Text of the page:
Just what does Apple's new Mac Pro look like? (pictures)
New Mac Pro unveiled
At its annual World Wide Developer's Conference in San Francisco on Monday, Apple unveiled a dramatic looking new design for the forthcoming Mac Pro.
The new computer, available later this year, is attracting lots of attention for its unique design. The black cylinder, pictured here with its outer cover removed, has been compared to a trash can, aliens, and even air purifiers.
Photo by: James Martin/CNET
Mac Pro, case closed
Here's Apple's new Mac Pro with its outer aluminum case closed. What do you think it looks like? Click on to see what it's being compared to.
Photo by: Apple
This L'Equipe coffee grinder looks very much like the new Mac Pro. A sleek, black cylinder that costs much less than the new machine from Apple probably will.
The fictional mutant-cyborg aliens known as Daleks first appeared in a 1963 "Doctor Who" episode.
Photo by: BBC/Terry Nation
The Mr. Fusion Home Energy Reactor was the name of a power source used by the DeLorean time machine in the "Back to the Future" trilogy. It converted garbage to power the time machine's flux capacitor and time circuits using nuclear fusion.
Photo by: Screenshot
Everybody's favorite droid, R2-D2, is similar in shape to the Mac Pro, but we don't think Apple's new computers will be self-propelled.
Photo by: Lucasfilm
If these new Mac Pro computers remind you of the cooling towers of a nuclear reactor, that's because they serve a similar function. In Mac Pro processors are wrapped around a central cooling core to keep the machine running efficiently.
Photo by: Sean Gallup/Getty Images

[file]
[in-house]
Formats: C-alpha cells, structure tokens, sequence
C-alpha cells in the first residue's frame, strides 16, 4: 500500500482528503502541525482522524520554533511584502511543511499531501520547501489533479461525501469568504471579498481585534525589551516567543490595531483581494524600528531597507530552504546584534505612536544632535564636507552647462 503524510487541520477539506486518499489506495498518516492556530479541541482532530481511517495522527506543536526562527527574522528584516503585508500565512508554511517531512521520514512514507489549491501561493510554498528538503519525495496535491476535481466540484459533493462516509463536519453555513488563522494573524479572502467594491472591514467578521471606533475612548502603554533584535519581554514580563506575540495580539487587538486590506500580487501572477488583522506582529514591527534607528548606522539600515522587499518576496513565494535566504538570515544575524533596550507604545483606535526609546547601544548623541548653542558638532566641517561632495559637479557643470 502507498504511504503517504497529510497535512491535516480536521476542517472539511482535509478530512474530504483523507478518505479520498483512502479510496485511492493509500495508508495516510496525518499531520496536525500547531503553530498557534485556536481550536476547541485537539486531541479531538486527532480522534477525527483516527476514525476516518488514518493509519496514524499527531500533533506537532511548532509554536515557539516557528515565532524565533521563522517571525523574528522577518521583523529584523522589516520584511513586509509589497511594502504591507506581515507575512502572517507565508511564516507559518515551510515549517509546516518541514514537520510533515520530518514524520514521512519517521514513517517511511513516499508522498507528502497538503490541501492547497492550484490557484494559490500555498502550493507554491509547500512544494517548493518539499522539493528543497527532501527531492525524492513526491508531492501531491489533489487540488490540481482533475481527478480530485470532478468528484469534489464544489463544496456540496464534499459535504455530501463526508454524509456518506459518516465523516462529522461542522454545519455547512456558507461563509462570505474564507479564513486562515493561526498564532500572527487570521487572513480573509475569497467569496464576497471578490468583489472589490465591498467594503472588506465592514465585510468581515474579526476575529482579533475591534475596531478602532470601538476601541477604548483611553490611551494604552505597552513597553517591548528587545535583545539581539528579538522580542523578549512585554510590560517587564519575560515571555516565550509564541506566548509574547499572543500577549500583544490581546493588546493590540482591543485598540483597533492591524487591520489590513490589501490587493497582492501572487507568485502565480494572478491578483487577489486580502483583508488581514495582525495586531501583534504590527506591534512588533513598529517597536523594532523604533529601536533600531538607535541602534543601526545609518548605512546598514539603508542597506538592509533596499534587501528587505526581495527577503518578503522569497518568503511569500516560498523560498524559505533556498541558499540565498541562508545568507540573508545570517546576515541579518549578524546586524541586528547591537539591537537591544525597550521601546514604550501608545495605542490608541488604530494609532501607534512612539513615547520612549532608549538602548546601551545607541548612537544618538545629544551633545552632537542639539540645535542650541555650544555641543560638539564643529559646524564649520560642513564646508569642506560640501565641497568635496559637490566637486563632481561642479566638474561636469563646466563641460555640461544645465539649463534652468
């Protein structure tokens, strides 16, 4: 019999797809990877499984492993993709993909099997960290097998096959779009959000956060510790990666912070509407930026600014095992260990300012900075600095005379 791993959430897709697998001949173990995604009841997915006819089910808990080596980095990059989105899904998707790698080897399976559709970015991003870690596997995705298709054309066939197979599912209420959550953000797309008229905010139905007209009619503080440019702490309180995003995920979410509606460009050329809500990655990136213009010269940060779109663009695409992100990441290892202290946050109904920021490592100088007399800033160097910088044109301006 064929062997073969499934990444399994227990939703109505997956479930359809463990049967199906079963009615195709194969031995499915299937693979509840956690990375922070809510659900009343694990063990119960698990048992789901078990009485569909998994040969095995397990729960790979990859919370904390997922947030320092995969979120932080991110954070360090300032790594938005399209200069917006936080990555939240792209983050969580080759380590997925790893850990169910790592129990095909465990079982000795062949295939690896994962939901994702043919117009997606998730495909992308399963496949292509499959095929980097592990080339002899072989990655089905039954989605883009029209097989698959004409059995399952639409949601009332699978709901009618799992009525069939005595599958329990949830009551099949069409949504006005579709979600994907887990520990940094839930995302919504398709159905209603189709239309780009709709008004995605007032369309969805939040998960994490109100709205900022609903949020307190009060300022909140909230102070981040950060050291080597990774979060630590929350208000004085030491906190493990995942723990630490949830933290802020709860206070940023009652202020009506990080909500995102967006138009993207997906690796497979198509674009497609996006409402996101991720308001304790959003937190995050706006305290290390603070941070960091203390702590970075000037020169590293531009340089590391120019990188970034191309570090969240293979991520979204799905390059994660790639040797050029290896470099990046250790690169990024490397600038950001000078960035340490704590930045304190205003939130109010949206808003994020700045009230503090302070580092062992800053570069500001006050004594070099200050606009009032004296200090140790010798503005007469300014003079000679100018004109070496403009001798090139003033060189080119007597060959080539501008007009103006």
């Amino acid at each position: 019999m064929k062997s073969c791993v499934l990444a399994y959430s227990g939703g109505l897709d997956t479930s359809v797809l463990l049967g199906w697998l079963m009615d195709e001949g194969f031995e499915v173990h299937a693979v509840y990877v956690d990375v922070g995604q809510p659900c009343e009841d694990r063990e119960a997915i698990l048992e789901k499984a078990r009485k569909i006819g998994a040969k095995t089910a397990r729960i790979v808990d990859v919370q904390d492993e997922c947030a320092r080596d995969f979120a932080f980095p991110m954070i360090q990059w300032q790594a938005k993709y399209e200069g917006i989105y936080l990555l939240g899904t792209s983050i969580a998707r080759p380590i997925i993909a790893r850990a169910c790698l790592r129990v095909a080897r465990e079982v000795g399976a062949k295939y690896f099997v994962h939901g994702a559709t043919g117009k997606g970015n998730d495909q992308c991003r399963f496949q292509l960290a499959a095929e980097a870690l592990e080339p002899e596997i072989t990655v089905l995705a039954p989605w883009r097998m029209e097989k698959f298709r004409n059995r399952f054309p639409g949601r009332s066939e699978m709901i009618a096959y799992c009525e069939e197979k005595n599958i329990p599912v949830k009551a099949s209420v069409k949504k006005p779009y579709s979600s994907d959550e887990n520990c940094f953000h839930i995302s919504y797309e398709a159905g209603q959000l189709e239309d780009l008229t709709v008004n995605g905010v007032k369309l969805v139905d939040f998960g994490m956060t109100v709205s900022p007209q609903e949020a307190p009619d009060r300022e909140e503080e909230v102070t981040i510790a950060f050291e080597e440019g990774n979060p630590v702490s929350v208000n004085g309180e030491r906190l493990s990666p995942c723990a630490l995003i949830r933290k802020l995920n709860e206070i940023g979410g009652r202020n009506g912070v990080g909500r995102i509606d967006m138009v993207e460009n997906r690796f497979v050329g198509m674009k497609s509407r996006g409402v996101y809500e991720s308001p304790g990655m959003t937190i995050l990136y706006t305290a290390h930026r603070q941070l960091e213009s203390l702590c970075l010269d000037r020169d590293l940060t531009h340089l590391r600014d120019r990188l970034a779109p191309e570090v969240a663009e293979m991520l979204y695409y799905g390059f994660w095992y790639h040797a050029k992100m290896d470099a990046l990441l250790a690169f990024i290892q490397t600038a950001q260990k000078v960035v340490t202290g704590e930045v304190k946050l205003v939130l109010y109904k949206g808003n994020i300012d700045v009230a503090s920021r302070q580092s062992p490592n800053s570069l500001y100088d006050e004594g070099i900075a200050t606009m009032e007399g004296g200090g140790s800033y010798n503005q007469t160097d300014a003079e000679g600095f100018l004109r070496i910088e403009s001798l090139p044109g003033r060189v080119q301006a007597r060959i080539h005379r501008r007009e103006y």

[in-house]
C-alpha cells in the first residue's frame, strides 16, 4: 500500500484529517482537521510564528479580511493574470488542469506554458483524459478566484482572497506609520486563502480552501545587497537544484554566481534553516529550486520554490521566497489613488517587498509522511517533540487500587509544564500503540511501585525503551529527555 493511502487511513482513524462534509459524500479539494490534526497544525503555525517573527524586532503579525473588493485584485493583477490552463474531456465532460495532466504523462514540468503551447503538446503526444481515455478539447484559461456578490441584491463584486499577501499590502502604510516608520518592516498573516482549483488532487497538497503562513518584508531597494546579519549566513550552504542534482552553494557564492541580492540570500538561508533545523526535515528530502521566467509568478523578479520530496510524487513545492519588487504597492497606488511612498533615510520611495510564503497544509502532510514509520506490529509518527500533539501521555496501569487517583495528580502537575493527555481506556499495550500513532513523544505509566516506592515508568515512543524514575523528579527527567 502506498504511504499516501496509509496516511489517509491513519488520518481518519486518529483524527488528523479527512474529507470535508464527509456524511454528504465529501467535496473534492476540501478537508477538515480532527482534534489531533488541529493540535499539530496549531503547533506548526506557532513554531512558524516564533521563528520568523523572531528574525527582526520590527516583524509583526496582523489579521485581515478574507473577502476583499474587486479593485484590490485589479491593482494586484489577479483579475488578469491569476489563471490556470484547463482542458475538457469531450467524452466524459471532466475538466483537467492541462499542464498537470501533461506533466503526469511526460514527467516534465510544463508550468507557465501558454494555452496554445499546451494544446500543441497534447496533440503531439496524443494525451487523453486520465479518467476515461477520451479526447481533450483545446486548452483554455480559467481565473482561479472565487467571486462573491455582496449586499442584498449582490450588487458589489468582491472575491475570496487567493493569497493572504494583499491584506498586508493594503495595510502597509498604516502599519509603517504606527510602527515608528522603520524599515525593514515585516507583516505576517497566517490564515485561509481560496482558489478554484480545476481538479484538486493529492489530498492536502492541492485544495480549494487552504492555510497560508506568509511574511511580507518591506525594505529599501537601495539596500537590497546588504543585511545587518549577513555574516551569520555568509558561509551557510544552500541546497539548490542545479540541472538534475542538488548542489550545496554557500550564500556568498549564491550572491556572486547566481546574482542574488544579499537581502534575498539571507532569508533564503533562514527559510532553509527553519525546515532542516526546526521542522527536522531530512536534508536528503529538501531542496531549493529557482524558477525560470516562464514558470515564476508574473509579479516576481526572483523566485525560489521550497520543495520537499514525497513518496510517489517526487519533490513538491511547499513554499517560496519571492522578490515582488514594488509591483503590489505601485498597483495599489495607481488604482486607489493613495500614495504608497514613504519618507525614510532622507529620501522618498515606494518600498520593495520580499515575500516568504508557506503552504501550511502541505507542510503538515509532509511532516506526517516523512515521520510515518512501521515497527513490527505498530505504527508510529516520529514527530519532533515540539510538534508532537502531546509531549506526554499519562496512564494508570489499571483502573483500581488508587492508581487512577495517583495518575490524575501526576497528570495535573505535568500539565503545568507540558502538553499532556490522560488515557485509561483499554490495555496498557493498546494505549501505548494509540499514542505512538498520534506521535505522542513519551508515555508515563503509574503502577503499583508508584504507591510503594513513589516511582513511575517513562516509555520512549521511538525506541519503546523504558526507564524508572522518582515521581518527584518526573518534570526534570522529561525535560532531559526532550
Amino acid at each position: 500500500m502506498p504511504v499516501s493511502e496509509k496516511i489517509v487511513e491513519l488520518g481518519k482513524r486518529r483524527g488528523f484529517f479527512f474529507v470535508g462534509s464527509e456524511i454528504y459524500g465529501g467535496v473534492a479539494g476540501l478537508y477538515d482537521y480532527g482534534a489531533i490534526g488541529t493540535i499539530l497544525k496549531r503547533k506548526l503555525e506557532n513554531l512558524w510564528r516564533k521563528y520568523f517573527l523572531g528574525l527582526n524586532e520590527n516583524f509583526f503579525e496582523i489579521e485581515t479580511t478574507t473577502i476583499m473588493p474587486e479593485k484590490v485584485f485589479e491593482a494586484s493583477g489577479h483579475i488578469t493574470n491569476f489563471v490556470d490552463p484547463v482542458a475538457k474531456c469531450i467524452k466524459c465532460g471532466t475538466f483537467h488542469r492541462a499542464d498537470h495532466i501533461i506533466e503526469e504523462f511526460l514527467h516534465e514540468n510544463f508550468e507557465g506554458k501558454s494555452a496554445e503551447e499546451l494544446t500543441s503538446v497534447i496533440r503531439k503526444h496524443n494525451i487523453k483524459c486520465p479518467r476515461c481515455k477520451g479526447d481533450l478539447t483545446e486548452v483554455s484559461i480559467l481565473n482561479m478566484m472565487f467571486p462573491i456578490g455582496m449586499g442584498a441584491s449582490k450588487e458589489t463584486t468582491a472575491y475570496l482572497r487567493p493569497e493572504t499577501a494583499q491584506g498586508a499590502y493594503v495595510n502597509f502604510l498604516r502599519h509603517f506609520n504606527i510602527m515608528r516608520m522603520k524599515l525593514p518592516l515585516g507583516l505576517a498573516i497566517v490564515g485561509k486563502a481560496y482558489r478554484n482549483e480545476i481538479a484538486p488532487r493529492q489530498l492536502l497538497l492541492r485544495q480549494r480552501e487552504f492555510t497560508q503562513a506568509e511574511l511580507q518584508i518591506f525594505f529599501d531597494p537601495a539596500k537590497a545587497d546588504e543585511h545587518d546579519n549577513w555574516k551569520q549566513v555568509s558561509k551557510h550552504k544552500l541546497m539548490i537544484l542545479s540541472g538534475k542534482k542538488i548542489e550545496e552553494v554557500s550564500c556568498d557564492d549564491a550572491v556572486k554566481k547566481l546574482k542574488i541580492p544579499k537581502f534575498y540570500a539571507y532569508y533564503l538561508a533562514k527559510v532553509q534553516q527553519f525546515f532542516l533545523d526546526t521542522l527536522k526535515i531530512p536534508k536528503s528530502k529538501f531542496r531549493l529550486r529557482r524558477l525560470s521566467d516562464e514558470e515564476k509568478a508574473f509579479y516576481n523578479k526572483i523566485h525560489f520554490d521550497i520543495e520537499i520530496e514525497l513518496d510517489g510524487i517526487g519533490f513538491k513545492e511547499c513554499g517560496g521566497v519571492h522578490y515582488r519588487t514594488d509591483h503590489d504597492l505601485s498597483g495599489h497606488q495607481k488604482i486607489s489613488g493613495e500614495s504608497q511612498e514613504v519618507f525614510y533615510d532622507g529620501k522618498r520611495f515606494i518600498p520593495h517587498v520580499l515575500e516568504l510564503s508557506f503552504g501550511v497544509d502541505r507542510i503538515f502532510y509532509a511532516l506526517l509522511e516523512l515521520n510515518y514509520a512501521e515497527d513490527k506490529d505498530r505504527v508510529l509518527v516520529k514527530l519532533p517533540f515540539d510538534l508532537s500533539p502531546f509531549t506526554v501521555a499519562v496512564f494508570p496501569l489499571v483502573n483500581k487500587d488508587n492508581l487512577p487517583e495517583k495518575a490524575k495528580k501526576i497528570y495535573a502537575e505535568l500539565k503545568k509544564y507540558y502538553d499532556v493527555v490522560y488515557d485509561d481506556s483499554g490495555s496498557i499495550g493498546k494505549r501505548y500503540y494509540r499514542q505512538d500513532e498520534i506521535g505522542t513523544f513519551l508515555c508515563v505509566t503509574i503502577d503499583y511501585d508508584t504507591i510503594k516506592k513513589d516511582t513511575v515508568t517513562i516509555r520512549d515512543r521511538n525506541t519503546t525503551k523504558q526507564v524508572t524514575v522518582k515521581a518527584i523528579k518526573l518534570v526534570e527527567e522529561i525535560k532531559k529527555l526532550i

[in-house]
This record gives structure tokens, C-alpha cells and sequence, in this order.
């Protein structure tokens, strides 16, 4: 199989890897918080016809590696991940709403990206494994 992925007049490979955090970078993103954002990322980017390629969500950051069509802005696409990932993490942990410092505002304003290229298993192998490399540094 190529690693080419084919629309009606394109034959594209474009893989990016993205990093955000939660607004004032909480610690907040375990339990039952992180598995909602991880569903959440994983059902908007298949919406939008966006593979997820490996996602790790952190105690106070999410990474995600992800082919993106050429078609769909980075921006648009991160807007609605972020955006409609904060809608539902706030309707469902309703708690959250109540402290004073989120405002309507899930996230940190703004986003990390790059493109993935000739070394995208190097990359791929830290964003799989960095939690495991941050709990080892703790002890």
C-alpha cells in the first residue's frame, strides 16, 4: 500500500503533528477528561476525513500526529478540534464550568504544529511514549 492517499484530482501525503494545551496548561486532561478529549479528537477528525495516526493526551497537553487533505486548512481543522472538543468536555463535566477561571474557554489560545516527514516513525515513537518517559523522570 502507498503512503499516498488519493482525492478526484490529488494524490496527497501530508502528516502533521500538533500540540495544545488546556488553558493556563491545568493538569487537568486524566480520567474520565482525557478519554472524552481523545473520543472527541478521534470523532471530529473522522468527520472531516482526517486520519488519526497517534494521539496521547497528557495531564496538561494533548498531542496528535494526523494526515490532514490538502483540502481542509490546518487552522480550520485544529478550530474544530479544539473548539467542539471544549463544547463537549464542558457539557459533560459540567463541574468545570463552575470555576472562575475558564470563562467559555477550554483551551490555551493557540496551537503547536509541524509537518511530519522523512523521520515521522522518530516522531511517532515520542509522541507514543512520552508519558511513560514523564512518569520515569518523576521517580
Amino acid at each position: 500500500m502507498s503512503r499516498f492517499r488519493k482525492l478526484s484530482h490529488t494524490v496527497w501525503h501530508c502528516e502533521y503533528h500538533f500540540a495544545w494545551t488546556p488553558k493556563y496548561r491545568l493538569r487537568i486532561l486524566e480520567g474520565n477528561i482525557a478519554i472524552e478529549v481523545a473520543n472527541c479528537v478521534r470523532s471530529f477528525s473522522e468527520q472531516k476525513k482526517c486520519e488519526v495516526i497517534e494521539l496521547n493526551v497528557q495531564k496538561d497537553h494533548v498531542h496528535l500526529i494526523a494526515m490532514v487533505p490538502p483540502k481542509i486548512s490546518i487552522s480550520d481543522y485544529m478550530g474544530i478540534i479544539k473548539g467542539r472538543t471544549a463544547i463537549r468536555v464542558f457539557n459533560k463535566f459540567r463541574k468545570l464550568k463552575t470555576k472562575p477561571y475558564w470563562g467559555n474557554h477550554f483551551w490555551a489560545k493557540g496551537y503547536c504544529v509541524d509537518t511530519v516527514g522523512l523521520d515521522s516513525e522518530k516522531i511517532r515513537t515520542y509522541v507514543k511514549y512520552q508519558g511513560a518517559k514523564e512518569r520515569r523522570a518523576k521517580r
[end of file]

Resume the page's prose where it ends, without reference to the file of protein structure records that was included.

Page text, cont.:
This Star Trek-inspired custom-built Borg Cylinder was created for the Star Trek: Starfleet Command 2 video game.
Photo by: Screenshot/borg-datenbank
Galaxy warp core
Rivaling the new Mac Pro for power and futuristic features is the Galaxy Warp Core from "Star Trek."
Los Alamos National Laboratory installed the first Cray-1 supercomputing system in 1976 for $8.8 million. It broke records with its speed capable of 160 million floating-point operations per second and an 8-megabyte main memory.
Photo by: Cray Inc.
Bear safe wate bins
These GS Series decorative trash and recycling bins are built to bear-proof standards, and though they claim to be a great choice where "aesthetics and durability are key," they are not Internet-connected.
Photo by: Tahoe Bear Box Co.
And finally, as CNET's own Dan Ackerman said, "Does a bold design that's decidedly hardcore fit what pros need? That remains to be seen, but the Darth Vader-ish look of the Mac Pro certainly made a lot of WWDC attendees sit up and take notice. If iMacs are Jedi, the Mac Pro is decidedly Sith."
Photo by: Screenshot/Lucasfilm
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